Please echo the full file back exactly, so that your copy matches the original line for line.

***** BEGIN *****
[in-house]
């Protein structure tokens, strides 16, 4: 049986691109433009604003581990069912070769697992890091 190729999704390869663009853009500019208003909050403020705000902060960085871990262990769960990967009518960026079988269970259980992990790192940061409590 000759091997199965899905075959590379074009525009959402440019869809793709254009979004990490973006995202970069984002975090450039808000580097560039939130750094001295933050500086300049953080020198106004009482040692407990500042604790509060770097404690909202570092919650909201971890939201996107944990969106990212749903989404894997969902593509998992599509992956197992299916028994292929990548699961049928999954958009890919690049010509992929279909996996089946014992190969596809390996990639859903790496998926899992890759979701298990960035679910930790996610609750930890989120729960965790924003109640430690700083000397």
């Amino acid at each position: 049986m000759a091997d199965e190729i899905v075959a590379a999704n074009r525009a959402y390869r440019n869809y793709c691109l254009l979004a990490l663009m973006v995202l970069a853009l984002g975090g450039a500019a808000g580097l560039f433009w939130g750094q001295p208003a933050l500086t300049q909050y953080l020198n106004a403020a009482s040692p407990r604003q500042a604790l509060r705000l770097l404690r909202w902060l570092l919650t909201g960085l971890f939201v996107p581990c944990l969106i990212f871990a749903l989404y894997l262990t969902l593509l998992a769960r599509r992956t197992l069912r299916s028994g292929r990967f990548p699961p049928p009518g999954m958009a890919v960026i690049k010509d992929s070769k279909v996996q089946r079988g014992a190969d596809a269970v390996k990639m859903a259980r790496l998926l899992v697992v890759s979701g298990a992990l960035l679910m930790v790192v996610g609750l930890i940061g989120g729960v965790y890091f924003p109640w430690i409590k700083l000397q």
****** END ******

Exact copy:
[in-house]
């Protein structure tokens, strides 16, 4: 049986691109433009604003581990069912070769697992890091 190729999704390869663009853009500019208003909050403020705000902060960085871990262990769960990967009518960026079988269970259980992990790192940061409590 000759091997199965899905075959590379074009525009959402440019869809793709254009979004990490973006995202970069984002975090450039808000580097560039939130750094001295933050500086300049953080020198106004009482040692407990500042604790509060770097404690909202570092919650909201971890939201996107944990969106990212749903989404894997969902593509998992599509992956197992299916028994292929990548699961049928999954958009890919690049010509992929279909996996089946014992190969596809390996990639859903790496998926899992890759979701298990960035679910930790996610609750930890989120729960965790924003109640430690700083000397």
């Amino acid at each position: 049986m000759a091997d199965e190729i899905v075959a590379a999704n074009r525009a959402y390869r440019n869809y793709c691109l254009l979004a990490l663009m973006v995202l970069a853009l984002g975090g450039a500019a808000g580097l560039f433009w939130g750094q001295p208003a933050l500086t300049q909050y953080l020198n106004a403020a009482s040692p407990r604003q500042a604790l509060r705000l770097l404690r909202w902060l570092l919650t909201g960085l971890f939201v996107p581990c944990l969106i990212f871990a749903l989404y894997l262990t969902l593509l998992a769960r599509r992956t197992l069912r299916s028994g292929r990967f990548p699961p049928p009518g999954m958009a890919v960026i690049k010509d992929s070769k279909v996996q089946r079988g014992a190969d596809a269970v390996k990639m859903a259980r790496l998926l899992v697992v890759s979701g298990a992990l960035l679910m930790v790192v996610g609750l930890i940061g989120g729960v965790y890091f924003p109640w430690i409590k700083l000397q």